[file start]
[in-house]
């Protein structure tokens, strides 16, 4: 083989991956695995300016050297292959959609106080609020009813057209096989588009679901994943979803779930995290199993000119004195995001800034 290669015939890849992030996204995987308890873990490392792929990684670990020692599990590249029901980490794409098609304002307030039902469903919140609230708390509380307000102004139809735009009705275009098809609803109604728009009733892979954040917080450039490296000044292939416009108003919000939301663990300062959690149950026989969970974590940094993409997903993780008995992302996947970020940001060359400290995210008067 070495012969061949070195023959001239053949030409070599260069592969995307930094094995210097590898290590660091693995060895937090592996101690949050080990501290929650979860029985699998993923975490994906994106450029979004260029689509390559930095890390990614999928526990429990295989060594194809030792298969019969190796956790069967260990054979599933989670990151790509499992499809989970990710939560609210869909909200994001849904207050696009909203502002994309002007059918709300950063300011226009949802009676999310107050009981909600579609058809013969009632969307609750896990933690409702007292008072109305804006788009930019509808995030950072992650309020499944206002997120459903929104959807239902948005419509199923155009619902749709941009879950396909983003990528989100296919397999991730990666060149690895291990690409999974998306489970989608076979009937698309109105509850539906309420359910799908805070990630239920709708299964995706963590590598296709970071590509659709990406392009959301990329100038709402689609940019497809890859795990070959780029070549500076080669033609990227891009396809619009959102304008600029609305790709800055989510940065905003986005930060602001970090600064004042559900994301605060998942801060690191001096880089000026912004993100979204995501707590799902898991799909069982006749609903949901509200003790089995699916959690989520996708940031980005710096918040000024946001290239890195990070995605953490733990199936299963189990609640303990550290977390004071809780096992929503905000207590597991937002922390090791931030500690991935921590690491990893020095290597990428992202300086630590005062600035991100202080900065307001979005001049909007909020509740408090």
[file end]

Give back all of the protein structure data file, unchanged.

[in-house]
């Protein structure tokens, strides 16, 4: 083989991956695995300016050297292959959609106080609020009813057209096989588009679901994943979803779930995290199993000119004195995001800034 290669015939890849992030996204995987308890873990490392792929990684670990020692599990590249029901980490794409098609304002307030039902469903919140609230708390509380307000102004139809735009009705275009098809609803109604728009009733892979954040917080450039490296000044292939416009108003919000939301663990300062959690149950026989969970974590940094993409997903993780008995992302996947970020940001060359400290995210008067 070495012969061949070195023959001239053949030409070599260069592969995307930094094995210097590898290590660091693995060895937090592996101690949050080990501290929650979860029985699998993923975490994906994106450029979004260029689509390559930095890390990614999928526990429990295989060594194809030792298969019969190796956790069967260990054979599933989670990151790509499992499809989970990710939560609210869909909200994001849904207050696009909203502002994309002007059918709300950063300011226009949802009676999310107050009981909600579609058809013969009632969307609750896990933690409702007292008072109305804006788009930019509808995030950072992650309020499944206002997120459903929104959807239902948005419509199923155009619902749709941009879950396909983003990528989100296919397999991730990666060149690895291990690409999974998306489970989608076979009937698309109105509850539906309420359910799908805070990630239920709708299964995706963590590598296709970071590509659709990406392009959301990329100038709402689609940019497809890859795990070959780029070549500076080669033609990227891009396809619009959102304008600029609305790709800055989510940065905003986005930060602001970090600064004042559900994301605060998942801060690191001096880089000026912004993100979204995501707590799902898991799909069982006749609903949901509200003790089995699916959690989520996708940031980005710096918040000024946001290239890195990070995605953490733990199936299963189990609640303990550290977390004071809780096992929503905000207590597991937002922390090791931030500690991935921590690491990893020095290597990428992202300086630590005062600035991100202080900065307001979005001049909007909020509740408090």